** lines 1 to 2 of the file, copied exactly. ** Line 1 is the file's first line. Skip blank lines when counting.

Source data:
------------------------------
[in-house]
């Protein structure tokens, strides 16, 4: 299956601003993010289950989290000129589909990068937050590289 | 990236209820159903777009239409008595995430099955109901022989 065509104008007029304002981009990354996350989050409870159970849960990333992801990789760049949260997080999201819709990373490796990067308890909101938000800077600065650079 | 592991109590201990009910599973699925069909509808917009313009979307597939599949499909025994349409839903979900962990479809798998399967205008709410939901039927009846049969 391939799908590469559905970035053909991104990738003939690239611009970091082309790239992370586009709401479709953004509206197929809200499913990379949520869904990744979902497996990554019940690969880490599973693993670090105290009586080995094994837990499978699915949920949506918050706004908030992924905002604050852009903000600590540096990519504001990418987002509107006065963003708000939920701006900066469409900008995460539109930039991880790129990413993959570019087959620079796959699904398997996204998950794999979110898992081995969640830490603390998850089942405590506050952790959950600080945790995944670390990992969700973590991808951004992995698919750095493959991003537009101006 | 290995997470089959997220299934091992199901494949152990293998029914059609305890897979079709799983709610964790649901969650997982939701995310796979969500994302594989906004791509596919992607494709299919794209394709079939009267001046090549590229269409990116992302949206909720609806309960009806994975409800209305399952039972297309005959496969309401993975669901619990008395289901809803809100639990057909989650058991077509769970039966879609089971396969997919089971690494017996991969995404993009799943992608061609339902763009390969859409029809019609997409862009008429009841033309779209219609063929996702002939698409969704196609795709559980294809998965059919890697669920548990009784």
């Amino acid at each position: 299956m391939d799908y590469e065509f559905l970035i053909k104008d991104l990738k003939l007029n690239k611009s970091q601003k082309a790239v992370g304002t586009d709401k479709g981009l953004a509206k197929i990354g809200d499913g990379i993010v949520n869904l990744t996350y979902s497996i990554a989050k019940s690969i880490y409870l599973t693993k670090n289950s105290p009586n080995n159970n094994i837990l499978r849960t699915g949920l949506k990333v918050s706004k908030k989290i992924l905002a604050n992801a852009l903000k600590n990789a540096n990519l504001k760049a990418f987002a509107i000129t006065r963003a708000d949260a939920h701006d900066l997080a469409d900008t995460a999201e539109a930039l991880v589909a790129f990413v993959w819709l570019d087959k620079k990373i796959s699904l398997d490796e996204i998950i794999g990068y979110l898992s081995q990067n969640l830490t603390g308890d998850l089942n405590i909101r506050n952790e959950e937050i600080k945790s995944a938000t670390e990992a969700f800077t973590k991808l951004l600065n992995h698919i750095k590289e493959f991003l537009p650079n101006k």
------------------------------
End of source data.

[in-house]
């Protein structure tokens, strides 16, 4: 299956601003993010289950989290000129589909990068937050590289 | 990236209820159903777009239409008595995430099955109901022989 065509104008007029304002981009990354996350989050409870159970849960990333992801990789760049949260997080999201819709990373490796990067308890909101938000800077600065650079 | 592991109590201990009910599973699925069909509808917009313009979307597939599949499909025994349409839903979900962990479809798998399967205008709410939901039927009846049969 391939799908590469559905970035053909991104990738003939690239611009970091082309790239992370586009709401479709953004509206197929809200499913990379949520869904990744979902497996990554019940690969880490599973693993670090105290009586080995094994837990499978699915949920949506918050706004908030992924905002604050852009903000600590540096990519504001990418987002509107006065963003708000939920701006900066469409900008995460539109930039991880790129990413993959570019087959620079796959699904398997996204998950794999979110898992081995969640830490603390998850089942405590506050952790959950600080945790995944670390990992969700973590991808951004992995698919750095493959991003537009101006 | 290995997470089959997220299934091992199901494949152990293998029914059609305890897979079709799983709610964790649901969650997982939701995310796979969500994302594989906004791509596919992607494709299919794209394709079939009267001046090549590229269409990116992302949206909720609806309960009806994975409800209305399952039972297309005959496969309401993975669901619990008395289901809803809100639990057909989650058991077509769970039966879609089971396969997919089971690494017996991969995404993009799943992608061609339902763009390969859409029809019609997409862009008429009841033309779209219609063929996702002939698409969704196609795709559980294809998965059919890697669920548990009784």